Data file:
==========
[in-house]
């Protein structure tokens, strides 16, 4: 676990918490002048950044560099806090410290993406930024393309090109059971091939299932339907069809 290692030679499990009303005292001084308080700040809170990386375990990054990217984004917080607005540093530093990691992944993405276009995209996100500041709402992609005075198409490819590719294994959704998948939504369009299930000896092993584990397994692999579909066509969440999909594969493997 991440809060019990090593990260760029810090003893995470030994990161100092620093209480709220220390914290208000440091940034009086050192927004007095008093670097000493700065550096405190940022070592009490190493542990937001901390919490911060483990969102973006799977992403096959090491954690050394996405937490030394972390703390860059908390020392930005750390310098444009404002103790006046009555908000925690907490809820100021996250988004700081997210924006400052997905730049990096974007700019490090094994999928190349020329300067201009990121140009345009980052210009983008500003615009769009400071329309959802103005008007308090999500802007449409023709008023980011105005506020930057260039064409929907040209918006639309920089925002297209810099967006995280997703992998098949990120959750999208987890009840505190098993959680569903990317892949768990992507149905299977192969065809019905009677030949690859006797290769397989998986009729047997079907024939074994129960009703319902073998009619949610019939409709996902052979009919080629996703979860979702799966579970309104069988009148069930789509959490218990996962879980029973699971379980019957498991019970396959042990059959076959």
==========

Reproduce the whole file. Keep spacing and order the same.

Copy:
[in-house]
């Protein structure tokens, strides 16, 4: 676990918490002048950044560099806090410290993406930024393309090109059971091939299932339907069809 290692030679499990009303005292001084308080700040809170990386375990990054990217984004917080607005540093530093990691992944993405276009995209996100500041709402992609005075198409490819590719294994959704998948939504369009299930000896092993584990397994692999579909066509969440999909594969493997 991440809060019990090593990260760029810090003893995470030994990161100092620093209480709220220390914290208000440091940034009086050192927004007095008093670097000493700065550096405190940022070592009490190493542990937001901390919490911060483990969102973006799977992403096959090491954690050394996405937490030394972390703390860059908390020392930005750390310098444009404002103790006046009555908000925690907490809820100021996250988004700081997210924006400052997905730049990096974007700019490090094994999928190349020329300067201009990121140009345009980052210009983008500003615009769009400071329309959802103005008007308090999500802007449409023709008023980011105005506020930057260039064409929907040209918006639309920089925002297209810099967006995280997703992998098949990120959750999208987890009840505190098993959680569903990317892949768990992507149905299977192969065809019905009677030949690859006797290769397989998986009729047997079907024939074994129960009703319902073998009619949610019939409709996902052979009919080629996703979860979702799966579970309104069988009148069930789509959490218990996962879980029973699971379980019957498991019970396959042990059959076959």